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What To Do If A Tenant Leaves Early?

October 12th 2019
By: Thomas Morris
What To Do If A Tenant Leaves Early?

It is important landlords prepare as best they can, but sometimes, the unexpected happens. As a landlord, you need to know what to do if a tenant leaves the rental property early. There are several ways that a tenant can leave early, so it is helpful to be aware of a few scenarios so that you can respond as timely as possible.

If the tenant asks you or the agent to request an early end to the tenancy, you have a decision to make. If you agree to the request, the tenant can move out early. Of course, in this scenario, it is reasonable to negotiate a notice period, and once terms are agreed, these should be written down and signed.

In this scenario, the tenant is liable for rental payments until the agreed notice or when a new tenant is secured, whichever comes first.

Landlords must follow procedures when a tenant leaves early

If the tenant leaves with no warning, landlords must act correctly. If you, or the agent, has concerns about the tenant’s disappearance relating to criminal activity, it is worthwhile informing the police.

To protect yourself against a claim of unlawful eviction, you should follow the legal process, serving the relevant notices, which will be Section 8 or Section 21. You should also obtain a Possession Order from the Court. This process can take between six to eight weeks, but in some cases, the process can take longer.

If there are signs the tenant has left the property for good, you must establish the property has been abandoned. If the tenant has removed all their belongings and left the property, most people would assume they have abandoned the property. However, you should take the following steps:

  • Place an abandonment notice on the property’s front door
  • The notice should state the property appears to be abandoned and state several days, after which the landlord will change the locks if the tenant doesn’t contact them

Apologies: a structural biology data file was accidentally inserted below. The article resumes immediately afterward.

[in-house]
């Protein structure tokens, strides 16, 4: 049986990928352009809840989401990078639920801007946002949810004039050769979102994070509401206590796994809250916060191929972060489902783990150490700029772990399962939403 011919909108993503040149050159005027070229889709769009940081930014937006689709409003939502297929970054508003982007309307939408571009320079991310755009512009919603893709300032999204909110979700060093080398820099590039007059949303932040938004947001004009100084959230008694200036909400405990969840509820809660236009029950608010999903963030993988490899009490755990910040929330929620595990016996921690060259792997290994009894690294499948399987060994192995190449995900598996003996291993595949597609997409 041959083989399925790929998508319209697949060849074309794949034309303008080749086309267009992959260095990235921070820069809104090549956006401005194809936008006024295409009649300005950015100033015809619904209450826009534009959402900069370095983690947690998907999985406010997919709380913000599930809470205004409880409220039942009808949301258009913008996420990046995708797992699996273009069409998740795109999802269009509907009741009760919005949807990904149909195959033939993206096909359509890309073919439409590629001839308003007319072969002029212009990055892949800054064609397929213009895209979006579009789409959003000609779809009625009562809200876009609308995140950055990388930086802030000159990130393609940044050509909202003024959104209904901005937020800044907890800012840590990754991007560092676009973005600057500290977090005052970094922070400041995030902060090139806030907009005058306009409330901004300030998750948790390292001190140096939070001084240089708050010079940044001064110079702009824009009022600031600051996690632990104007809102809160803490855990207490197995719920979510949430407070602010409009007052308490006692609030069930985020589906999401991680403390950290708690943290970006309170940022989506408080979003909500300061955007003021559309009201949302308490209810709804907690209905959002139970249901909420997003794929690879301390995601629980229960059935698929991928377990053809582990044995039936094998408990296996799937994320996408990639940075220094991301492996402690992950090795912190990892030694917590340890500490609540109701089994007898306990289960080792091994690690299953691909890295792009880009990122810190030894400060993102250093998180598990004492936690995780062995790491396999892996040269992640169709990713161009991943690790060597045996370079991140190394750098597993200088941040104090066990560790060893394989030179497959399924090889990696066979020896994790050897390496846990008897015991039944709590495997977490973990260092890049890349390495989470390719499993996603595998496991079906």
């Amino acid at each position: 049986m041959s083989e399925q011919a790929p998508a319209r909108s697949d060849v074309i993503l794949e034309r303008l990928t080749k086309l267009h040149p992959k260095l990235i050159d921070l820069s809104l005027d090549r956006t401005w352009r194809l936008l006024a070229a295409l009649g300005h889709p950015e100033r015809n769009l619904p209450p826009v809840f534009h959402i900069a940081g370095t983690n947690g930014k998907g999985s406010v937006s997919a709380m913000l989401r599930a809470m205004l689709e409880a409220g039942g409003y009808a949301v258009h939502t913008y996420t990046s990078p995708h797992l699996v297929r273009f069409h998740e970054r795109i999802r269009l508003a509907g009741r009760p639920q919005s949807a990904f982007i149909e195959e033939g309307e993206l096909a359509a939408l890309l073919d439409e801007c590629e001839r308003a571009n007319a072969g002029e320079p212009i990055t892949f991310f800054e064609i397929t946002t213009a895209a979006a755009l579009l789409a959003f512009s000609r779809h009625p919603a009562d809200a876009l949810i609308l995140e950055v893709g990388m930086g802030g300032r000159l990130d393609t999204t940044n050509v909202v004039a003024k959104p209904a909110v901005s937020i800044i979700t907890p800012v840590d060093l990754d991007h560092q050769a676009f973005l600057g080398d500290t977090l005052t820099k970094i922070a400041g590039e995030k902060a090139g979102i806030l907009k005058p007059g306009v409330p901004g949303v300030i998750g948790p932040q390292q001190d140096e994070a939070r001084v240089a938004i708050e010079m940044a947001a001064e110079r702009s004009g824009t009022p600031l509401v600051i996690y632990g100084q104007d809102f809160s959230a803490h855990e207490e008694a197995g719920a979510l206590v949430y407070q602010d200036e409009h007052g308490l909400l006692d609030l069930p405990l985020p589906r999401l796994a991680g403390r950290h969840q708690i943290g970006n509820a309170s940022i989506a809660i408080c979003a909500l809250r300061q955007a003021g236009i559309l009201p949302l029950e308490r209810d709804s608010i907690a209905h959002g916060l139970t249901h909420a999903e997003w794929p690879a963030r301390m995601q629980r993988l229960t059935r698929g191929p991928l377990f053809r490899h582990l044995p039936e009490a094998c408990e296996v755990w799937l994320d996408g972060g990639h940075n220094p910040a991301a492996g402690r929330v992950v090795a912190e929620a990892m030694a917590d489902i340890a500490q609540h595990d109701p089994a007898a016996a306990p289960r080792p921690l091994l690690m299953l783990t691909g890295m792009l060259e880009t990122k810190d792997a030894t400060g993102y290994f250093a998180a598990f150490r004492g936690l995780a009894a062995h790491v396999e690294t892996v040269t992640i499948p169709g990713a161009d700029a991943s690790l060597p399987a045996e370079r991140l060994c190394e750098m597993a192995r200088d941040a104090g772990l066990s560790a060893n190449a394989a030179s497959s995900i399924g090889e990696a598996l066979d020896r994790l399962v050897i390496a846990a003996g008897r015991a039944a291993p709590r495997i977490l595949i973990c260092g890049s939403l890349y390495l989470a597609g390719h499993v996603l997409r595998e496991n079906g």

• The notice should also inform the tenant they have an additional period, usually 14 days, to contact the landlord or agent for a new set of keys. If the tenant doesn’t do this, the landlord or agent will claim vacant possession.

In many cases, the tenant will not return or contact the landlord, but there have been instances where a tenant has challenged this process. In the majority of cases, the case will not succeed. For standard Assured Shorthold Tenancy agreements, there is usually a condition that tenants must inform the landlord if they are absent from the property for more than 14 days. If the tenant is absent for longer and hasn’t told the landlord, they breach the agreement.

Tenants still own their possessions even if they leave the rental property

Remember that any belongings left in the rental property still belong to the tenant. You must not dispose of these items. If there is no contact address for the tenant, you must show you have made attempts to contact the tenant. If you sell any belongings, the proceeds belong to the tenant. However, if there is money owed to you, or you have incurred costs clearing the property, you may be able to deduct money from the proceeds.

The tenant is legally liable for rent over the full term of their contract, and a landlord has the right to pursue money owed. However, this is often a time-consuming and financially expensive process. If the tenant is in financial difficulty, it may be best for the landlord to write the debt off and focus on serving a new tenant. Once a new tenant is in the rental property, the rental obligation of the previous tenant ends.

At Thomas Morris, we know how stressful having a void rental property is,” said Thomas Morris Huntingdon Branch Manager Alastair Smith. “It is important landlords follow procedures when a tenant leaves, and we offer guidance in this area.”

Letting your home is stressful, but with the right support, you can make the process easier. If you are keen to improve your letting process, we are happy to help. Book a valuation at a time that is suitable to you or; you can phone our Huntingdon branch, managed by Alastair Smith by calling us on 01480 414555.